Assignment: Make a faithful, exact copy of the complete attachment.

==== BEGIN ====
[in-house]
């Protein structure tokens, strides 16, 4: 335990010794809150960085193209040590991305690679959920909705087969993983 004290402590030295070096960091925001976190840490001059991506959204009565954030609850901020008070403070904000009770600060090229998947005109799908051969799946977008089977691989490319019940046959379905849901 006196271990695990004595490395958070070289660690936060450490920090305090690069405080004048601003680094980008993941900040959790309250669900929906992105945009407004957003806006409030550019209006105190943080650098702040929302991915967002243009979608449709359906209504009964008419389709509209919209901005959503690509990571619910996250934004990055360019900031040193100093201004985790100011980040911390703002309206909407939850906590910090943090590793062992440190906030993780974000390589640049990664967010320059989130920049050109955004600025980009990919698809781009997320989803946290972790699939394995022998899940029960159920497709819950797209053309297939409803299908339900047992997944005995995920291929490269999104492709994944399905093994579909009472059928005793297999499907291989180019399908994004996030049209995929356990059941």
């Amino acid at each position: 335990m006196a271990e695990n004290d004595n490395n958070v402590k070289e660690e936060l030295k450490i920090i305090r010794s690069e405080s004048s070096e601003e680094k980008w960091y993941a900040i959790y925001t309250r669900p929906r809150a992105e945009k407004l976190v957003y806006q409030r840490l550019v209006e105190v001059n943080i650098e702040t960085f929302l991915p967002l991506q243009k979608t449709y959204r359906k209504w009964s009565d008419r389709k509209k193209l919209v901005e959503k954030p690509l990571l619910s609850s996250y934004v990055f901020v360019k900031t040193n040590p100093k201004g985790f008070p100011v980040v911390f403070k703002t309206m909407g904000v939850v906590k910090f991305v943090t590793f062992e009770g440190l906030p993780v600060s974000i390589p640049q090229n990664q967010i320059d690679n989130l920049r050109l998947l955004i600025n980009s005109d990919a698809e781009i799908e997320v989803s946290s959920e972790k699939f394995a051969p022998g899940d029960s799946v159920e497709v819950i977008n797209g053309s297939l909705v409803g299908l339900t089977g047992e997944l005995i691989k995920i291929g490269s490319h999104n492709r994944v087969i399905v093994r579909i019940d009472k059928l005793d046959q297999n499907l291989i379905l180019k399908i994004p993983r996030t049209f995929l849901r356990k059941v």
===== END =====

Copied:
[in-house]
């Protein structure tokens, strides 16, 4: 335990010794809150960085193209040590991305690679959920909705087969993983 004290402590030295070096960091925001976190840490001059991506959204009565954030609850901020008070403070904000009770600060090229998947005109799908051969799946977008089977691989490319019940046959379905849901 006196271990695990004595490395958070070289660690936060450490920090305090690069405080004048601003680094980008993941900040959790309250669900929906992105945009407004957003806006409030550019209006105190943080650098702040929302991915967002243009979608449709359906209504009964008419389709509209919209901005959503690509990571619910996250934004990055360019900031040193100093201004985790100011980040911390703002309206909407939850906590910090943090590793062992440190906030993780974000390589640049990664967010320059989130920049050109955004600025980009990919698809781009997320989803946290972790699939394995022998899940029960159920497709819950797209053309297939409803299908339900047992997944005995995920291929490269999104492709994944399905093994579909009472059928005793297999499907291989180019399908994004996030049209995929356990059941």
């Amino acid at each position: 335990m006196a271990e695990n004290d004595n490395n958070v402590k070289e660690e936060l030295k450490i920090i305090r010794s690069e405080s004048s070096e601003e680094k980008w960091y993941a900040i959790y925001t309250r669900p929906r809150a992105e945009k407004l976190v957003y806006q409030r840490l550019v209006e105190v001059n943080i650098e702040t960085f929302l991915p967002l991506q243009k979608t449709y959204r359906k209504w009964s009565d008419r389709k509209k193209l919209v901005e959503k954030p690509l990571l619910s609850s996250y934004v990055f901020v360019k900031t040193n040590p100093k201004g985790f008070p100011v980040v911390f403070k703002t309206m909407g904000v939850v906590k910090f991305v943090t590793f062992e009770g440190l906030p993780v600060s974000i390589p640049q090229n990664q967010i320059d690679n989130l920049r050109l998947l955004i600025n980009s005109d990919a698809e781009i799908e997320v989803s946290s959920e972790k699939f394995a051969p022998g899940d029960s799946v159920e497709v819950i977008n797209g053309s297939l909705v409803g299908l339900t089977g047992e997944l005995i691989k995920i291929g490269s490319h999104n492709r994944v087969i399905v093994r579909i019940d009472k059928l005793d046959q297999n499907l291989i379905l180019k399908i994004p993983r996030t049209f995929l849901r356990k059941v």